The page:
While the bill excluded half-bloods and Indians already living in white communities, they went "underground" to escape persecution. No Indians were listed in late 19th and early 20th century censuses for Escambia County. People of Indian descent were forced into the white or black communities by appearance, and officially, in terms of records, "disappeared". It was a pattern repeated in many Southern settlements. Children of white fathers and Indian mothers were not designated as Indian in the late 19th century, whereas children of blacks or mulattos were classified within the black community, related to laws during the slavery years.[14]
Pensacola is nicknamed "The City of Five Flags" due to the five governments that have flown flags over it during its history: the flags of Spain (Castile), France, Great Britain, the Confederate States of America, and the United States. Other nicknames include "World's Whitest Beaches" (due to the white sand prevalent along beaches in the Florida panhandle), "Cradle of Naval Aviation", "Western Gate to the Sunshine State", "America's First Settlement", "Emerald Coast", "Redneck Riviera", "Red Snapper Capital of the World", and "P-Cola"
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Pensacola Beach is home to several "novelty houses", including the house "Dome of a Home", built in 2002 using a monolithic dome in the form of a large concrete dome, designed to structurally withstand hurricane-force winds at 133 m/s and storm surge. It withstood hurricane Ivan and Dennis. It is also known as the "Flintstone Home" due to the fact it resembles a rock home.[13]
The region's warm climate and desirable setting isn't the only reason people choose to live in Pensacola. The military has a relatively small, though very significant, presence here. The Naval Air Station Pensacola was the first of its kind commissioned by the U.S. Navy, and its job prospects draw military families. Residents also find employment in the health care, manufacturing and, of course, tourism sectors.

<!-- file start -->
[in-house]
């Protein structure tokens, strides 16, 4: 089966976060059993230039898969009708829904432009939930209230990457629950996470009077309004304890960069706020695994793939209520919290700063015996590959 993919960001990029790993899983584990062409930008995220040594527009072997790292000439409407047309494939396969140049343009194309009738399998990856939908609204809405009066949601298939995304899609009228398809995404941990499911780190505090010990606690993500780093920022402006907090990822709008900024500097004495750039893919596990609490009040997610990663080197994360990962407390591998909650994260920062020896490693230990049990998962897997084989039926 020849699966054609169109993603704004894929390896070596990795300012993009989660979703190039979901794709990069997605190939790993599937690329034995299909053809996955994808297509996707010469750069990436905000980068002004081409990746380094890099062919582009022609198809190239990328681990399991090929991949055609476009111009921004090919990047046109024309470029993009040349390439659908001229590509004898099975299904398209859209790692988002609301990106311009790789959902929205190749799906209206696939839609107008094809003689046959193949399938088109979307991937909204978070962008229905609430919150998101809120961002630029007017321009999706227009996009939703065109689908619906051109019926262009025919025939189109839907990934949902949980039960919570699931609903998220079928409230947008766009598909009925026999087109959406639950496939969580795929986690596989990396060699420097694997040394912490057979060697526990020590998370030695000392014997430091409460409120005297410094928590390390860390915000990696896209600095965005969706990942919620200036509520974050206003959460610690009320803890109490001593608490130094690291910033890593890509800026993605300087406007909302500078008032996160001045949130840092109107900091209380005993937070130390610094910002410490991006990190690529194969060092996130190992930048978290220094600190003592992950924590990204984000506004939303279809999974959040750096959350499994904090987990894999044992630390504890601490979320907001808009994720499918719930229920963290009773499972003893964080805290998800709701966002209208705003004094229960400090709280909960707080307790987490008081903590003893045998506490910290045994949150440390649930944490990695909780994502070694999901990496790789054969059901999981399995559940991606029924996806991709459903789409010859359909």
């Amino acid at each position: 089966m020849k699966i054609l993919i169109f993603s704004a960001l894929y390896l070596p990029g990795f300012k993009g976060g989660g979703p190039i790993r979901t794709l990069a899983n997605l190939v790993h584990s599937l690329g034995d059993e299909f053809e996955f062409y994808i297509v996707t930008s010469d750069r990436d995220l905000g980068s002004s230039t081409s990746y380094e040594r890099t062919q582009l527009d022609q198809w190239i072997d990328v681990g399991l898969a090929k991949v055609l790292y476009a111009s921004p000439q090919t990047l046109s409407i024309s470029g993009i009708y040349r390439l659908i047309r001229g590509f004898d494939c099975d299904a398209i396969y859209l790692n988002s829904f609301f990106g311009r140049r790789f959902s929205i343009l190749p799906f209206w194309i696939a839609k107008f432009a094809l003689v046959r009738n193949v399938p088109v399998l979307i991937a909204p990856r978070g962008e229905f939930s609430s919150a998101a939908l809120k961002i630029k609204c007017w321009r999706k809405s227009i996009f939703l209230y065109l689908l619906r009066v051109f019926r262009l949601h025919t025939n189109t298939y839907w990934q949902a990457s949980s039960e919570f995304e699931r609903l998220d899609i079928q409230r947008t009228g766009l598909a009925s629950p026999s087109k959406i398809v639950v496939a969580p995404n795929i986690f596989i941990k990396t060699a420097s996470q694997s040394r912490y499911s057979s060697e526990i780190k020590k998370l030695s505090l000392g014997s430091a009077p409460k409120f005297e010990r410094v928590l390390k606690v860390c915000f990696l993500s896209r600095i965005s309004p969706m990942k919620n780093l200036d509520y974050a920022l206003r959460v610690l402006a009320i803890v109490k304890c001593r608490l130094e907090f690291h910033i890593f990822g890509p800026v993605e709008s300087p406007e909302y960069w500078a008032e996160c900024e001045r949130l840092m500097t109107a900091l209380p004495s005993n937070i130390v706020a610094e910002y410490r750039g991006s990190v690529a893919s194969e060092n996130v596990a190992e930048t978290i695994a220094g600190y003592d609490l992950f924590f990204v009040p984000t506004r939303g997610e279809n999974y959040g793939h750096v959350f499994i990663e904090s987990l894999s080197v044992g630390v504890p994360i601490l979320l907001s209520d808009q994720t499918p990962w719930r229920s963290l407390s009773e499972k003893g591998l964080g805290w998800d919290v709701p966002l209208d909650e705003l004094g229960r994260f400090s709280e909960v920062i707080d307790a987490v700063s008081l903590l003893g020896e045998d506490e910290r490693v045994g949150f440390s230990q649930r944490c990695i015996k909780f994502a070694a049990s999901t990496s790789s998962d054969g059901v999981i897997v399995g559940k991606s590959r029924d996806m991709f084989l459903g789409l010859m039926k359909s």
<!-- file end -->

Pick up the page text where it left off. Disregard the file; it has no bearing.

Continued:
Courts: Federal Bureau of Investigation (1 Pensacola Plaza) (1), Florida State - Judicial- State Attorney (190 Governmental Centre) (2), Florida State - Judicial- Guardian Ad Litem (2257 North Palafox Street) (3), Florida State - Judicial- Pre-Trial Services (411 North Spring Street) (4), Florida State - Judicial- Public Defender (190 Governmental Centre) (5). Display/hide their approximate locations on the map

There is one school on Pensacola Beach. The Pensacola Beach Elementary School, within the Escambia County School District (ECSD), is for children from kindergarten through fifth grade. This school has an enrollment ranging from 120 to 140 students. All elementary-school age children on Pensacola Beach are eligible to attend the school. The first year the school was open, for the school year 1977–1978, classes were held in an empty A-frame house. The Pensacola Beach Volunteer Fire Department building was also used in aiding the teachers and administrators. In November 1977, four portable buildings were moved to the present site. They school has received the 5 Star School award since 1998.[citation needed] In 2001 the Pensacola Beach Elementary lost its direct district operational control and became a charter school.[15] In September 2004 Hurricane Ivan destroyed an office and four classrooms. Jeff Castleberry, the principal, argued that ECSD would have closed the school if it had direct operational control. The costs to fix the damage at Pensacola Beach Elementary was $1.5 million. The campus is adjacent to the Gulf of Mexico and is built on stilt. In 2016 Thomas St. Myer of the Pensacola News Journal described it as one of several Escambia County charter schools that "exemplify charter schools at their finest".[16]
The survivors struggled to survive, most moving inland to what is now central Alabama for several months in 1560 before returning to the coast; but in 1561, the effort was abandoned.[18][20] Some of the survivors eventually sailed to Santa Elena, but another storm struck there. Survivors made their way to Cuba and finally returned to Pensacola, where the remaining fifty at Pensacola were taken back to Veracruz. The Viceroy's advisers later concluded that northwest Florida was too dangerous to settle. They ignored it for 137 years.[18][20]